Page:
Grand Theft Auto: The Trilogy – The Definitive Edition review for Switch, PS4/5, Xbox One/Series X, PC

Platform: Nintendo Switch
Also on: PS4, PS5, Xbox One, Xbox Series X, PC
Publisher: Rockstar Games
Developer: Grove Street Games/Rockstar Games
Medium: Digital/Cartridge/Disc
Players: 1
Online: No

So…Grand Theft Auto: The Trilogy – The Definitive Edition is kind of a mess.

I mean, it?s definitely not the worst game ever, by any stretch of the imagination. There are some good points to it, even if not many people are in the mood to hear them at the moment. It?s an interesting piece of gaming history, for starters, and even if the scope of open-world games has grown substantially, in a lot of ways they haven?t moved that far beyond what GTA III was doing twenty years ago. So if you want to revel in the nostalgia of the early 2000s, for better or for worse, you can do that here.

Mind you, that kind of raises the question of why you?d want to. I know that GTA III — as well as San Andreas and Vice City — were gaming landmarks for a lot of people. But I wouldn?t say that they?ve aged incredibly well. While I know the games were meant to be satirical, a lot of the time you have to squint really hard to see what exactly the satire is — and, needless to say, the line between winking satire and uncomfortably sexist/homophobic/racist caricature has shifted a lot in the last few decades.

Moreover, the gameplay itself is kind of forgettable. Again, while this game may have set the early standard for what an open-world game was, much of the time it?s simply fetch quests or transporting something or someone from Point A to Point B. You certainly can ignore your missions and simply screw around, but compared to the open-world games that have followed over the past two decades, it?s a lot less memorable.

Mind you, the flip side of that coin is that none of these games feel overwhelmingly huge. Personally, in most open-world games I usually reach a point where I just don?t feel like exploring any further. Assuming you?re okay with the game?s other issues — which I?ll get to in a moment — you?re almost certainly not going to feel that way in GTA III?s Liberty City, and you?ll probably find the somewhat larger Vice City and San Andreas to be manageable.

But there are plenty of other issues. In fact, one of them is even intentional: the three games that make up Grand Theft Auto: The Trilogy ? The Definitive Edition are ugly and cartoonish. Where the original games had a certain grittiness that fit in with the vibe the series was going for, here that?s been stripped away. Instead, everything looks bloated and ugly, and not in a satirical way, either.

The biggest issue, though, has got to be the performance, particularly on the Switch. Glitches abound. Cars and buildings pop in and out of existence: one time my character was crossing the street, and he got run over by a shimmering object that I assume was supposed to be a car, but that may also have been a ghost, and another time I got a little too close to a wall and I caught a glimpse of the empty void beneath the game.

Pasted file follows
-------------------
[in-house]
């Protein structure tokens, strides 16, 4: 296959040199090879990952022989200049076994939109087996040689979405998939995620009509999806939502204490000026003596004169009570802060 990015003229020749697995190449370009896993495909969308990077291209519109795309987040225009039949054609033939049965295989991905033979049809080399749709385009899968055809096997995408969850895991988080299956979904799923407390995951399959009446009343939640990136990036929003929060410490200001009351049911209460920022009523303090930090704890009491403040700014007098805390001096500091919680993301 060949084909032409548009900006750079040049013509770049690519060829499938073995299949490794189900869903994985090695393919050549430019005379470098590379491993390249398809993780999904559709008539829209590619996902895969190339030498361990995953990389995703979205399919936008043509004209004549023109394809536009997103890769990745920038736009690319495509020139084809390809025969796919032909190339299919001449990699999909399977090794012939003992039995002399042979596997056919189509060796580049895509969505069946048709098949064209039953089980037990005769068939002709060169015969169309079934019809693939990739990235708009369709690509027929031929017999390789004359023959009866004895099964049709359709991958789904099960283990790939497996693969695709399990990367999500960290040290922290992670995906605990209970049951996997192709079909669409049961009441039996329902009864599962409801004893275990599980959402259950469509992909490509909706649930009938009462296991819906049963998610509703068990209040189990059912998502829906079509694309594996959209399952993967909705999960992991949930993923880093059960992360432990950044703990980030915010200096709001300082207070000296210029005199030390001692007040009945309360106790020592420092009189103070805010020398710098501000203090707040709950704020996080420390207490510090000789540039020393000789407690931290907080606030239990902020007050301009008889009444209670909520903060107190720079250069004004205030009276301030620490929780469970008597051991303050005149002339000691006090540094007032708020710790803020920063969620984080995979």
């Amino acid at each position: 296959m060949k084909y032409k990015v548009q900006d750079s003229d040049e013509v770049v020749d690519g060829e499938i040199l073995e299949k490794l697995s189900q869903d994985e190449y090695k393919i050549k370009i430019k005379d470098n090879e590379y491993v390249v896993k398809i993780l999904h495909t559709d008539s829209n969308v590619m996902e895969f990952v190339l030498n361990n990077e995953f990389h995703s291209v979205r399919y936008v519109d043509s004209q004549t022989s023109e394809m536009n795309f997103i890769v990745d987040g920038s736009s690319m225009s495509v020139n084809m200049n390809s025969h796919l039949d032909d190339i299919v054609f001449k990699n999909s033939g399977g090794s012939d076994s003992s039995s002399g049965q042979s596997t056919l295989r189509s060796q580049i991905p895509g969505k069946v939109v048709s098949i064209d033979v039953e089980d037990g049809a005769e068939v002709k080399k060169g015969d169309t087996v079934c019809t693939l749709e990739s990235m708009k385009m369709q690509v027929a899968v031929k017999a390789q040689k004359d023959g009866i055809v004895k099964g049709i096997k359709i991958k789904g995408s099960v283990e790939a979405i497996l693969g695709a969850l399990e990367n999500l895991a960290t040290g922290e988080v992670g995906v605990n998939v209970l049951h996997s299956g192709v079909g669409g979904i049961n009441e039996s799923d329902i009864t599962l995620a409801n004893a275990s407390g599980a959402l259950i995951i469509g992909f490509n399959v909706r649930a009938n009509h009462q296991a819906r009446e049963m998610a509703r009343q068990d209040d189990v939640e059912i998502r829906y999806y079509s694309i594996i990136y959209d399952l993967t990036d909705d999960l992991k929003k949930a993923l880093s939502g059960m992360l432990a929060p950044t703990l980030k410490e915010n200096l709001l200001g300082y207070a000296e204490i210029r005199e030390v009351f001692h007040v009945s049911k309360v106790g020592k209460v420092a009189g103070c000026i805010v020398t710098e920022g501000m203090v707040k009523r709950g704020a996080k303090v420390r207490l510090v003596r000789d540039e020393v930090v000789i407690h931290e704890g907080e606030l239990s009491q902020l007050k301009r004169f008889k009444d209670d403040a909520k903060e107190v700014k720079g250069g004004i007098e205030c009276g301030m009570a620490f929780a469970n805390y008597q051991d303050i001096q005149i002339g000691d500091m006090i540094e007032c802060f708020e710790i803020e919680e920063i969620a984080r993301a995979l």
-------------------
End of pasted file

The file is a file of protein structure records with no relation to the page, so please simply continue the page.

The people also aren?t bound by the laws of physics: one time I ran over a pedestrian and launched them straight off the top of my screen, while another time I parked on top of someone, only to see them vibrate their way up through the car onto my roof. Most memorably, I once saw a pedestrian plummet from the clouds down to the middle of the street, where they then walked away as if that had been their intention all along.

On the one hand, random moments like these make GTA?s world feel sort of like they exist beyond simply being playgrounds for your characters. On the other, the randomness sometimes extends to you, in bizarre glitches — like, for example, the time I tried stealing someone?s car, except they didn?t get out, and their controls overrode whatever I wanted to do. Though in a way, I suppose that glitch was balanced out by the time I jumped out of a speeding car, only to see it continue driving on down the road, and then stopping at a light and making a turn once it had right of way.

On some level, of course, all of this is hilarious. One of the great things about open-world games has always been the weird, random quirks you get from a game trying to generate a living breathing world. Seeing as GTA III practically invented the genre, it?s fun to see them still present.

On another level, though — the one where people are paying money to buy these games — it?s a lot less funny. I mean, enterprising hackers have managed to get the original trilogy to work on a Vita at a level that?s not too far off from what you get on the Switch. That?s kind of appalling. I?m sure that with plenty of patches, Grand Theft Auto: The Trilogy ? The Definitive Edition could reach a point where it becomes worth revisiting these games, but at this point in time, that seems a long, long way off.

Rockstar Games provided us with a Grand Theft Auto: The Trilogy ? The Definitive Edition Switch code for review purposes.

Grade: C+